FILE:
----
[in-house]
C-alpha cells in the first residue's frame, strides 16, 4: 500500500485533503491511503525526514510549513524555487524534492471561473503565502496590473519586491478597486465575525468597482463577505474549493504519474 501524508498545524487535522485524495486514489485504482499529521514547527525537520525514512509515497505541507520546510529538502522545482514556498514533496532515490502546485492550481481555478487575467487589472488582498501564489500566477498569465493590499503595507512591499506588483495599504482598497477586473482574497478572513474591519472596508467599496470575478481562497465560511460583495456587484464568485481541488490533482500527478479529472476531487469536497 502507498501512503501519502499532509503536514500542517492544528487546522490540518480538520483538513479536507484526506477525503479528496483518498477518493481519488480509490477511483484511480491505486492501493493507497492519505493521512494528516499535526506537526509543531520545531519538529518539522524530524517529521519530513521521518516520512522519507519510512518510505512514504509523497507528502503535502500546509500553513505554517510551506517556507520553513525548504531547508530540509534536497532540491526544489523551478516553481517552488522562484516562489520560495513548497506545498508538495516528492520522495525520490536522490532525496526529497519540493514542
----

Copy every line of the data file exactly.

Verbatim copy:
[in-house]
C-alpha cells in the first residue's frame, strides 16, 4: 500500500485533503491511503525526514510549513524555487524534492471561473503565502496590473519586491478597486465575525468597482463577505474549493504519474 501524508498545524487535522485524495486514489485504482499529521514547527525537520525514512509515497505541507520546510529538502522545482514556498514533496532515490502546485492550481481555478487575467487589472488582498501564489500566477498569465493590499503595507512591499506588483495599504482598497477586473482574497478572513474591519472596508467599496470575478481562497465560511460583495456587484464568485481541488490533482500527478479529472476531487469536497 502507498501512503501519502499532509503536514500542517492544528487546522490540518480538520483538513479536507484526506477525503479528496483518498477518493481519488480509490477511483484511480491505486492501493493507497492519505493521512494528516499535526506537526509543531520545531519538529518539522524530524517529521519530513521521518516520512522519507519510512518510505512514504509523497507528502503535502500546509500553513505554517510551506517556507520553513525548504531547508530540509534536497532540491526544489523551478516553481517552488522562484516562489520560495513548497506545498508538495516528492520522495525520490536522490532525496526529497519540493514542